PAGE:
B. Procedural History
The plaintiff filed the complaint on November 14, 2002. Defendants USAA, NuChemCo, and TEG each filed an answer to the plaintiff's complaint. On December 11, 2002, defendant 2200 M Street filed its Rule 12(b)(1) motion to dismiss or, in the alternative, to stay these proceedings pending arbitration. On that same day, the non-contracting Millennium defendants filed their motion to dismiss pursuant to Rules 9(b) and 12(b)(6).
Subsequently, the plaintiff filed a motion for leave to file an amended complaint on June 6, 2003. On August 11, 2003, defendant NuChemCo prematurely filed its answer to the plaintiff's proposed amended complaint. On September 24, 2003, defendant NuChemCo filed a consent motion to withdraw its answer to the plaintiff's proposed amended complaint. The court now addresses these pending motions.
A. The Plaintiff's Motion For Leave to Amend
The plaintiff moves the court for leave to amend the complaint based on "recently discovered additional facts which are necessary and pertinent to [the] plaintiff's ability to redress all of her claims[.]" Pl.'s Mot. at 1-2. In particular, the plaintiff seeks to add a negligence claim against the non-contracting and contracting Millennium defendants for allegedly relocating the plaintiff to an alternate unit that also had mold contamination while they attempted to remedy the contamination in the plaintiff's condominium. Id. at 2. Additionally, the plaintiff wants to amend the complaint to add several new defendants to the action.*fn1 Id. Finally, the plaintiff seeks to add recently discovered facts "which expound on already existing claims in an effort to more accurately describe and put [the] defendants on notice of the basis for the claims." Id.
Under Federal Rule of Civil Procedure 15(a), a party may amend its pleading once as a matter of course at any time before a responsive pleading is served. FED. R. CIV. P. 15(a). Additionally, Rule 15(a) allows a party to amend its pleading to add a new party.*fn2 Id.; Wiggins v. Dist. Cablevision, Inc., 853 F. Supp. 484, 499 (D.D.C. 1994) (Lamberth, J.); 6 FED. PRAC. & PROC. 2d § 1474. According to our court of appeals, Rule 15(a) "guarantee[s] a plaintiff an absolute right" to amend the complaint once at any time so long as the defendant has not served a responsive pleading and the court has not decided a motion to dismiss. James V. Hurson Assocs., Inc. v. Glickman, 229 F.3d 277, 282-83 (D.C. Cir. 2000) (citing FED. R. CIV. P. 15(a)). If there is more than one defendant, and not all have served responsive pleadings, the plaintiff may amend the complaint as a matter of course with regard to those defendants that have yet to answer. 6 FED. PRAC. & PROC. 2d § 1481. Motions to dismiss and for summary judgment do not qualify as responsive pleadings for the purposes of Rule 15. James V. Hurson Assocs., 229 F.3d at 283; Bowden v. United States, 176 F.3d 552 (D.C. Cir. 1999); U.S. Info. Agency v. Krc, 905 F.2d 389, 399 (D.C. Cir. 1990).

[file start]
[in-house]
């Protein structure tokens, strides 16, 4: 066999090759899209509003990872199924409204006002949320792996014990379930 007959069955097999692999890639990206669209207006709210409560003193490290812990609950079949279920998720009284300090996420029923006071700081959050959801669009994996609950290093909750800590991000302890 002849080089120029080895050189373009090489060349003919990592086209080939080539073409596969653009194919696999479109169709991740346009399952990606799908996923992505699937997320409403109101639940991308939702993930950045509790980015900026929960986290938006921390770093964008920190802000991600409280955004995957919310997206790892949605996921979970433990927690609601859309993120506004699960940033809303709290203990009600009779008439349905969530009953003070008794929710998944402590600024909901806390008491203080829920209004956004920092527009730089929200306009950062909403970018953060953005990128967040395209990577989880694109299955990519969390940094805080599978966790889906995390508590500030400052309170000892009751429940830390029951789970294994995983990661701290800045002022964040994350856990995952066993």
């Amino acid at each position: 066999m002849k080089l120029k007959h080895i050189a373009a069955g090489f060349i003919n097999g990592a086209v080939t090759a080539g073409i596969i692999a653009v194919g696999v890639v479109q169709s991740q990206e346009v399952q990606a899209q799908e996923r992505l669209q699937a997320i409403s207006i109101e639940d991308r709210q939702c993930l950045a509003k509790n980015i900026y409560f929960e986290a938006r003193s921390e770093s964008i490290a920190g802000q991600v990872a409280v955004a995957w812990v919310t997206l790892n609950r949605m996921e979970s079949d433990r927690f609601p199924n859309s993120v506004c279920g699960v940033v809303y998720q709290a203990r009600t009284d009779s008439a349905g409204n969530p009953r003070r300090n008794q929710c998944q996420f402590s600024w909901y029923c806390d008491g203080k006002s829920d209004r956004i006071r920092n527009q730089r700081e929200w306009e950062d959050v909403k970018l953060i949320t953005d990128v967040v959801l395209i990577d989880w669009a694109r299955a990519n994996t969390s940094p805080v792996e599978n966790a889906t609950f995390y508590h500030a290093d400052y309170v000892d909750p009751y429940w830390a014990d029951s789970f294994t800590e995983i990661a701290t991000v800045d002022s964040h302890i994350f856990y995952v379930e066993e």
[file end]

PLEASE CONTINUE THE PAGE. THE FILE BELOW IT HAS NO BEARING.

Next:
Once a responsive pleading is served, however, a party may amend its complaint only by leave of the court or by written consent of the adverse party. FED. R. CIV. P. 15(a); Foman v. Davis, 371 U.S. 178, 182 (1962). The grant or denial of leave to amend is committed to the sound discretion of the district court. Firestone v. Firestone, 76 F.3d 1205, 1208 (D.C. Cir. 1996). The court must, however, heed Rule 15's mandate that leave is to be "freely given when justice so requires." Id.; Caribbean Broad. Sys., Ltd. v. Cable & Wireless P.L.C., 148 F.3d 1080, 1083 (D.C. Cir. 1998). Indeed, "[i]f the underlying facts or circumstances relied upon by a plaintiff may be a proper subject of relief, he ought to be afforded an opportunity to test his claim on the merits." Foman, 371 U.S. at 182. Denial of leave to amend therefore constitutes an abuse of discretion unless the court gives sufficient reason, such as futility of amendment, undue delay, bad faith, dilatory motive, undue prejudice, or repeated failure to cure deficiencies by previous amendments. Id.; Caribbean Broad. Sys., 148 F.3d at 1083.
In the case at hand, defendants USAA, NuChemCo, and TEG answered the plaintiff's original complaint. However, the non-contracting Millennium defendants and defendant 2200 M Street filed motions to dismiss. The plaintiff, thereafter, sought leave to amend the complaint. The plaintiff, thus, has an "absolute right" to amend the complaint with regard to the noncontracting Millennium defendants and defendant 2200 M Street because their motions are not responsive pleadings and the court has yet to decide these motions.*fn3 James V. Hurson Assocs., 229 F.3d at 282-83; Bowden, 176 F.3d at 555; Bancoult v. McNamara, 214 F.R.D. 5, 8 (D.D.C. 2003). Similarly, the plaintiff has a right to amend the complaint by adding the Homeowners Association and the named board members as defendants to this action. FED. R. CIV. P. 15(a); Wiggins, 853 F. Supp. at 499; 6 FED. PRAC. & PROC. 2d § 1474.